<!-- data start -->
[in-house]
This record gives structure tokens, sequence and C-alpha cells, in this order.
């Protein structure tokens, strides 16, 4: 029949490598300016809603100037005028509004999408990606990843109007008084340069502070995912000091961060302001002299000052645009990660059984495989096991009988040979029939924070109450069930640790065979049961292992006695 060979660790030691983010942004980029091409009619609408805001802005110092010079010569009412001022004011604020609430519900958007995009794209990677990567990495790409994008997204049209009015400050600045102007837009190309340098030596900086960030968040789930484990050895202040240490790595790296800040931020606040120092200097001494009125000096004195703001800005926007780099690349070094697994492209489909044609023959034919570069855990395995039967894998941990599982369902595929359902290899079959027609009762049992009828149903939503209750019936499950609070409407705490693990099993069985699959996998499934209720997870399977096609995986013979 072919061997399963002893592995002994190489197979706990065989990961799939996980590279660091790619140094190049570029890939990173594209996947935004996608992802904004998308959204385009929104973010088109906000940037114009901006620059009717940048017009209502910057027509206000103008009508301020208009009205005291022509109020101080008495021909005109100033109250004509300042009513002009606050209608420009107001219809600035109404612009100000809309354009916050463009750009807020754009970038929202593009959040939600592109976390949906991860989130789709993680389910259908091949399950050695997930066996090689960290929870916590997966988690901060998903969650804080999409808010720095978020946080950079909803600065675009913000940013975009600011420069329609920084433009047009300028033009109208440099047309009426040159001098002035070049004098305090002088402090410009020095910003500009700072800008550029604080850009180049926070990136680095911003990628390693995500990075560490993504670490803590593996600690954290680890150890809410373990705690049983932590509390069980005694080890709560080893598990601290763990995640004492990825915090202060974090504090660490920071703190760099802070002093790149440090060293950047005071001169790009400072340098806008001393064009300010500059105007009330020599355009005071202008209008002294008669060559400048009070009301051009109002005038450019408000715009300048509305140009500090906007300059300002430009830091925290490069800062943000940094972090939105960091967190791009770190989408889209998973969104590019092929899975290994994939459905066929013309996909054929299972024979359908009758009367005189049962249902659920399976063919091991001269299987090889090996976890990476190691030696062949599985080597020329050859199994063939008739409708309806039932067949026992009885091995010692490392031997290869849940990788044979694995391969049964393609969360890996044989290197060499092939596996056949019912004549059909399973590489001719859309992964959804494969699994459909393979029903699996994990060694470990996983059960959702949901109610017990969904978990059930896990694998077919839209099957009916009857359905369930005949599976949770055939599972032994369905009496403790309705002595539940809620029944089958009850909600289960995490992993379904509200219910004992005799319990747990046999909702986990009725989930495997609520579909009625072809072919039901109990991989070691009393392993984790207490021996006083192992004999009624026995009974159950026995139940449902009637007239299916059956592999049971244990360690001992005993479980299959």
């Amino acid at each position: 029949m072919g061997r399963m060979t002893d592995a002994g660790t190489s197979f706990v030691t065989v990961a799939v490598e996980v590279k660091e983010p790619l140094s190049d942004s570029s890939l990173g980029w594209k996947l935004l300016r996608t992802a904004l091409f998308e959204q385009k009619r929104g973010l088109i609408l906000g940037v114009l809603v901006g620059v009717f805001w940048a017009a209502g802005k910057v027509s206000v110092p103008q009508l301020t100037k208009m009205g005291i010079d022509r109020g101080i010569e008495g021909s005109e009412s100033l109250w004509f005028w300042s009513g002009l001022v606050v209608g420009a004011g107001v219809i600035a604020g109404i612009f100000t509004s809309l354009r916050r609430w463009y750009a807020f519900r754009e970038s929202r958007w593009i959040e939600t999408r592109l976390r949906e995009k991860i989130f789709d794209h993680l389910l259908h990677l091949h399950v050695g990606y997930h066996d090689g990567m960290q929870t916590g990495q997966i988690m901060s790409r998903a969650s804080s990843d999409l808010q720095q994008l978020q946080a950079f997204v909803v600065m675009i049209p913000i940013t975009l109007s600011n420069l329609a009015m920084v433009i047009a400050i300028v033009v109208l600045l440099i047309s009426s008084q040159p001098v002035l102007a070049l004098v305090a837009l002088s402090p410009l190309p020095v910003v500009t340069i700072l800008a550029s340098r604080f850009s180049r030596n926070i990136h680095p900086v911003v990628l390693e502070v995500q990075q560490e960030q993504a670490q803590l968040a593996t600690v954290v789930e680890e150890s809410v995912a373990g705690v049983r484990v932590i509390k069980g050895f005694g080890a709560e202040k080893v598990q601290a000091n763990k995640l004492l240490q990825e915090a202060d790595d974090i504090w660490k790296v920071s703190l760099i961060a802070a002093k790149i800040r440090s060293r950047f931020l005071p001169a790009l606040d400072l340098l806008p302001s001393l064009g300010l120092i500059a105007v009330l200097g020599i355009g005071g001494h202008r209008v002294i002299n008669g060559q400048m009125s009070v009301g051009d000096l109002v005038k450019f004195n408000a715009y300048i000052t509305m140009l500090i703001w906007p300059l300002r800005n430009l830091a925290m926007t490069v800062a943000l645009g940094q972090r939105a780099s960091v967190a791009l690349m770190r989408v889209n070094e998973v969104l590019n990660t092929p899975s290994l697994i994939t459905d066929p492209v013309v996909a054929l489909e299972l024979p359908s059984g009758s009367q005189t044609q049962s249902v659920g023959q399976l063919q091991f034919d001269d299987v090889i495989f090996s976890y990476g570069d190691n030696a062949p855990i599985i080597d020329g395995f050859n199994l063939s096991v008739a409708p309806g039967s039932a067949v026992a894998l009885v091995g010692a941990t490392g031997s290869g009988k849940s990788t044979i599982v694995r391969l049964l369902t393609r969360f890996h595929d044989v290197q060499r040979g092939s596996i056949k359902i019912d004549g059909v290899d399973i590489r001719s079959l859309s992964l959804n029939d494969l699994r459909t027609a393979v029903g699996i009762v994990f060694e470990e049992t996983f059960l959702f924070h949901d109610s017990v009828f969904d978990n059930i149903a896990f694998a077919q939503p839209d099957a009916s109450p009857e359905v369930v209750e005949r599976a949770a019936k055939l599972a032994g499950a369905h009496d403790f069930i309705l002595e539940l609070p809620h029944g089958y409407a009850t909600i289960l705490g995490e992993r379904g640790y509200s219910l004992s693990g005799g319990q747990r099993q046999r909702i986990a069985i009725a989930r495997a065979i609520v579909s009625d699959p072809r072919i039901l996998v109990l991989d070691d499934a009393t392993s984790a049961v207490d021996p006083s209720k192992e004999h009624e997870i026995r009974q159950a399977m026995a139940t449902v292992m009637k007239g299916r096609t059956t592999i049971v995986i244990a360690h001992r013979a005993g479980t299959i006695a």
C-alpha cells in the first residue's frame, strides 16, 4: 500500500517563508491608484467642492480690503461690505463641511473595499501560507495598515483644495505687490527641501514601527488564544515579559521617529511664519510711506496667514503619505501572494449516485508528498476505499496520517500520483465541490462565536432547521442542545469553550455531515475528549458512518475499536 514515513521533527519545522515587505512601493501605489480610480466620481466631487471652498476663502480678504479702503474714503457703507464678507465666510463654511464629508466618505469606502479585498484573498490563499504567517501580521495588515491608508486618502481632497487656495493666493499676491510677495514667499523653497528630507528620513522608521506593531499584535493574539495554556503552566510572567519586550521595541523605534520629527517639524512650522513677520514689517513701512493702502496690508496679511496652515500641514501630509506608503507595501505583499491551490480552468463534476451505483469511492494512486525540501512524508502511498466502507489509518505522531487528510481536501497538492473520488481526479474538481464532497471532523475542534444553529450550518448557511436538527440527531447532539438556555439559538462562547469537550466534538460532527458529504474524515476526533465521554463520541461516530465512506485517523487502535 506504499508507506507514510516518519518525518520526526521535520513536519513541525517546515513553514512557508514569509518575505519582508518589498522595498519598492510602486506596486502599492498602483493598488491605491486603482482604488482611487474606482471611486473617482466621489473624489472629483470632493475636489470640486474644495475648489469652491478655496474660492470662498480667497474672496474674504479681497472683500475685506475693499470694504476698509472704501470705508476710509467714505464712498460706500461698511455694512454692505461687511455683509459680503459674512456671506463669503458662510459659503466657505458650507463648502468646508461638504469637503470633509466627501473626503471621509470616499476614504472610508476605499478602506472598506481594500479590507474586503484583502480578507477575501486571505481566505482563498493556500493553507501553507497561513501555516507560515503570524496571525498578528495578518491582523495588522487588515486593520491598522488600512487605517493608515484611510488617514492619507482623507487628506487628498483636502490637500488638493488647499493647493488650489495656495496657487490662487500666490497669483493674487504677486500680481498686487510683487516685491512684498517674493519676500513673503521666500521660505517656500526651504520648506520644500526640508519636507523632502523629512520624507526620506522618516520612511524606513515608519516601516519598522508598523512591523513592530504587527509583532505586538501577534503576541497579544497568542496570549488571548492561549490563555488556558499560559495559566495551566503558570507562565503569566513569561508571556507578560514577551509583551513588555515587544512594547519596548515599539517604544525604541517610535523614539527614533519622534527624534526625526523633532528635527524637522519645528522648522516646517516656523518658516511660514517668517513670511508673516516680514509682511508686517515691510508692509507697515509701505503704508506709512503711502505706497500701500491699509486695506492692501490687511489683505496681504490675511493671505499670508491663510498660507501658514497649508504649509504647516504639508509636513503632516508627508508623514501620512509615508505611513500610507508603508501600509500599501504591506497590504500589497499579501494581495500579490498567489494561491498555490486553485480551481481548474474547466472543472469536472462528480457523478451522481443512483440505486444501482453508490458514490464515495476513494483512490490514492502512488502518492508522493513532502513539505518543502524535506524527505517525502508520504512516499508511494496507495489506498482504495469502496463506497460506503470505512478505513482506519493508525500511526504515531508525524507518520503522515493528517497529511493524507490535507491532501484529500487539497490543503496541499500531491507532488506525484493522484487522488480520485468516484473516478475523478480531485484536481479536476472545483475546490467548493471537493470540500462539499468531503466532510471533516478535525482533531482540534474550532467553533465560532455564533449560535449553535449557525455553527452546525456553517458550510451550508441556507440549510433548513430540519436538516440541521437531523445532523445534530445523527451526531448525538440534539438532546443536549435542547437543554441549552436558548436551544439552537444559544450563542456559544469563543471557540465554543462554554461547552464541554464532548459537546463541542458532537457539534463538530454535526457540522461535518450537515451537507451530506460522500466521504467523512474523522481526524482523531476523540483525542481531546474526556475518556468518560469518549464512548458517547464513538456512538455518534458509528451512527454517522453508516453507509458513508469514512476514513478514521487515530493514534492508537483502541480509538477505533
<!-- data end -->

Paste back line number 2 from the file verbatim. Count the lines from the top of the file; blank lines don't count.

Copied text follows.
This record gives structure tokens, sequence and C-alpha cells, in this order.